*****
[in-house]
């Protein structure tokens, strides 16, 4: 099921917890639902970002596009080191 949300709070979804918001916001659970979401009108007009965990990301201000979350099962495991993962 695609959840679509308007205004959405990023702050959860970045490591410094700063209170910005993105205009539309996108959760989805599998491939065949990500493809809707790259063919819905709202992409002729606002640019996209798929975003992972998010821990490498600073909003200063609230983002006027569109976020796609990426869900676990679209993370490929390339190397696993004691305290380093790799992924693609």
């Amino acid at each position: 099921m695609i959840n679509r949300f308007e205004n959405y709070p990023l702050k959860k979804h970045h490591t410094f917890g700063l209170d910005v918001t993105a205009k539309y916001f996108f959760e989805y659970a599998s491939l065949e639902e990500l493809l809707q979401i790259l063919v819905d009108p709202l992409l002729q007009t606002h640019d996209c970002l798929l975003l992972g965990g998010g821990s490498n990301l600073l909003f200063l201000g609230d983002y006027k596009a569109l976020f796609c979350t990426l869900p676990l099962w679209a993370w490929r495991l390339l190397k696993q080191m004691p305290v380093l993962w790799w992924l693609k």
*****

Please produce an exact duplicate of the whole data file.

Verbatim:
[in-house]
């Protein structure tokens, strides 16, 4: 099921917890639902970002596009080191 949300709070979804918001916001659970979401009108007009965990990301201000979350099962495991993962 695609959840679509308007205004959405990023702050959860970045490591410094700063209170910005993105205009539309996108959760989805599998491939065949990500493809809707790259063919819905709202992409002729606002640019996209798929975003992972998010821990490498600073909003200063609230983002006027569109976020796609990426869900676990679209993370490929390339190397696993004691305290380093790799992924693609």
């Amino acid at each position: 099921m695609i959840n679509r949300f308007e205004n959405y709070p990023l702050k959860k979804h970045h490591t410094f917890g700063l209170d910005v918001t993105a205009k539309y916001f996108f959760e989805y659970a599998s491939l065949e639902e990500l493809l809707q979401i790259l063919v819905d009108p709202l992409l002729q007009t606002h640019d996209c970002l798929l975003l992972g965990g998010g821990s490498n990301l600073l909003f200063l201000g609230d983002y006027k596009a569109l976020f796609c979350t990426l869900p676990l099962w679209a993370w490929r495991l390339l190397k696993q080191m004691p305290v380093l993962w790799w992924l693609k």